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BAG LADY BLUES • by Mark Dalligan

Alice wakes as the first commuter train rolls into the station. Before opening her eyes she feels to make sure her handbag is still buttoned safely within her overcoat. The warm tongue of the Jack Russell teases the searching fingers.

“Good boy, Ben, you looked after Mummy.”

She’ll need to find a hostel soon, even if people do say bad things about them. It’s early December. Last night she kept warm sleeping by the air conditioning vents of an office building, moved on only once by a security guard. At least here they don’t hose your doss with water.

Rubbing the circulation back into her legs, she uses the wall to help her into a standing position. The arthritis starts to gnaw almost immediately. The only thing that will keep it at bay is movement. She squeezes back into her sensible flat shoes.

They take the stairs down to the station concourse, wheeled suitcase bumping down after them. Ben hates the elevator.

She counts out the change and descends into the ‘pay for your pee’ public toilets. In the cubicle, she changes her underclothes and stockings. The cream blouse and grey suit she wears again.

The last of the Elizabeth Arden moisturiser helps smooth some of the wrinkles in her seamed face.

Looking like an ordinary rail traveller, she enters one of the many coffee shops and purchases a pot of tea for breakfast.

A free newspaper left by an earlier customer confirms the world still functions without her. There’s doom and gloom and tales about celebrities. House repossessions are at record numbers. She frowns at the thought of being part of this statistic.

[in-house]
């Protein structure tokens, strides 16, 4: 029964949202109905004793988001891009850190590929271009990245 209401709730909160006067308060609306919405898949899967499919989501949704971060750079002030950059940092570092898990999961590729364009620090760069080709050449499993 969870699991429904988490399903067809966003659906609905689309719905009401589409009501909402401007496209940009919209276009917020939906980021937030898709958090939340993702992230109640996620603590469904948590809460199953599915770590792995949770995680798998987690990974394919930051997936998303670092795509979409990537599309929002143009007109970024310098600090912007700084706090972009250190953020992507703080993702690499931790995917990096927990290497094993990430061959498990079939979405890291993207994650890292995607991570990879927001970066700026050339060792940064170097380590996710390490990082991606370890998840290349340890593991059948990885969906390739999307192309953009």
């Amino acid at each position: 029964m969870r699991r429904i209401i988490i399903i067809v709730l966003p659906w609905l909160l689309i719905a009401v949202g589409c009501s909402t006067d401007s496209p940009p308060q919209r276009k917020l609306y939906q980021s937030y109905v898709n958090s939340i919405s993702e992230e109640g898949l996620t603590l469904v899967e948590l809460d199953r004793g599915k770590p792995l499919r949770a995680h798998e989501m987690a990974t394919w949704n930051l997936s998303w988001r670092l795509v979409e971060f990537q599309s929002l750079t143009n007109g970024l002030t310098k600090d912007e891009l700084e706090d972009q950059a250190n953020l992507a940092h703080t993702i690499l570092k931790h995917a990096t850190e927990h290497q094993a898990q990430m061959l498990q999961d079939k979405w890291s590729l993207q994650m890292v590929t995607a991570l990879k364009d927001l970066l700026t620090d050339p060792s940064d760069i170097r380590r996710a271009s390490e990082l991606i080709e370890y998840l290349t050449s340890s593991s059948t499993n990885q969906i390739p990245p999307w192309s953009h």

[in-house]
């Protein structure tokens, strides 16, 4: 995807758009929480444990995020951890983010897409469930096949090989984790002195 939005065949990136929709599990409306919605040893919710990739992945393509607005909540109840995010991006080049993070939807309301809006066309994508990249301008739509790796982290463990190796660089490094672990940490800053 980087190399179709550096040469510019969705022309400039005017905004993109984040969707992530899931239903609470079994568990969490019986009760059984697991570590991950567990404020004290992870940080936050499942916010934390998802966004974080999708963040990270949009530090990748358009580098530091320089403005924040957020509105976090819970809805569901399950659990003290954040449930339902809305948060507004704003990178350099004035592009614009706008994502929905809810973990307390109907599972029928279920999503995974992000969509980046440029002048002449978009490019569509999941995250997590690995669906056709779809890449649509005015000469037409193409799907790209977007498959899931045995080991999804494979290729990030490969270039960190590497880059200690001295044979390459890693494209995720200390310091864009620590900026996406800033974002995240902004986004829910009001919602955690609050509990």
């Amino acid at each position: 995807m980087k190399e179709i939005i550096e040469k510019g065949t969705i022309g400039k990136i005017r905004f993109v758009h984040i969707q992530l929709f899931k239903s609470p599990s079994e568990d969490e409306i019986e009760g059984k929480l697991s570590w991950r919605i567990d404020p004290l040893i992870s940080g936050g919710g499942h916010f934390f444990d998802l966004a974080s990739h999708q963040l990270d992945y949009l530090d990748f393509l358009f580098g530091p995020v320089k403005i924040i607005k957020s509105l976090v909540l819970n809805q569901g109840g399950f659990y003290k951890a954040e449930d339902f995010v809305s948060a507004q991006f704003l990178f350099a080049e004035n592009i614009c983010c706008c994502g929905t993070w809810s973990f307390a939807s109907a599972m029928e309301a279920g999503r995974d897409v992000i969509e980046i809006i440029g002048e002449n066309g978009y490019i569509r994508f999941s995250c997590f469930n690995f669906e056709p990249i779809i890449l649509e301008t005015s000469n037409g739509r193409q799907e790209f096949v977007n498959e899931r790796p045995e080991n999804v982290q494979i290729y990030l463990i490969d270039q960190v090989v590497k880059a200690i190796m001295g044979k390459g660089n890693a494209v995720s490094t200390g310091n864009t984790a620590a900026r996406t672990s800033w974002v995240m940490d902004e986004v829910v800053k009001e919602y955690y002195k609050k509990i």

The commuters are arriving in floods. She’s come to identify the ‘clerks’ racing the clock; the heavy-booted ‘workers’; the ‘bosses’ meandering, unhurried croissant munchers.

Thinking of pastries stirs Alice’s hunger. She spends thirty minutes checking the telephone islands for rejected coins. She has to add from her hoard to buy a plain cheese roll.

The day passes her like a stream, hardly touching the bank. A walk down to the street market and a laugh with a fruit stall owner yields some apples.

She passes young people sitting on the pavement, heads down and a collection box in front of each of them. She selects a despondent boy and gives a note fished from the depths of her handbag. Now she has only small change to see the day through.

She thinks about buying another coffee and eating the apples. Perhaps a walk to the West End to see the Christmas lights will numb the pain in her legs.

Entering the pedestrian subway, a shove in the back sends her sprawling. Eyes full of tears do not register the youth pulling her handbag from her shoulder. She sees another youth, the one she gave the money, pick up her case and run away, laughing. People are fussing around her.

The same evening, sitting with a police woman, she is laughing. The case and all her clothes are gone but the handbag has been found, torn and muddy. The photograph of her husband is safe inside.

By day Mark Dalligan is a City banker but he shares his body with a writer who has started to emerge at night. He’s having some success, with work taken by Boston Literary Magazine, LitBits, Apollo’s Lyre, Bewildering Stories, MicroHorror, Static Movement, Clockwise Cat, Ranfurly Review, Twisted Tongue, Delivered and EDF.

GD Star Rating
BAG LADY BLUES • by Mark Dalligan, 3.0 out of 5 based on 1 rating
Posted on April 17, 2009 in Literary, Stories
  • Paul Freeman

    That was a bit of an emotional roller coaster, and very well written. You created a 3-dimensional character of note.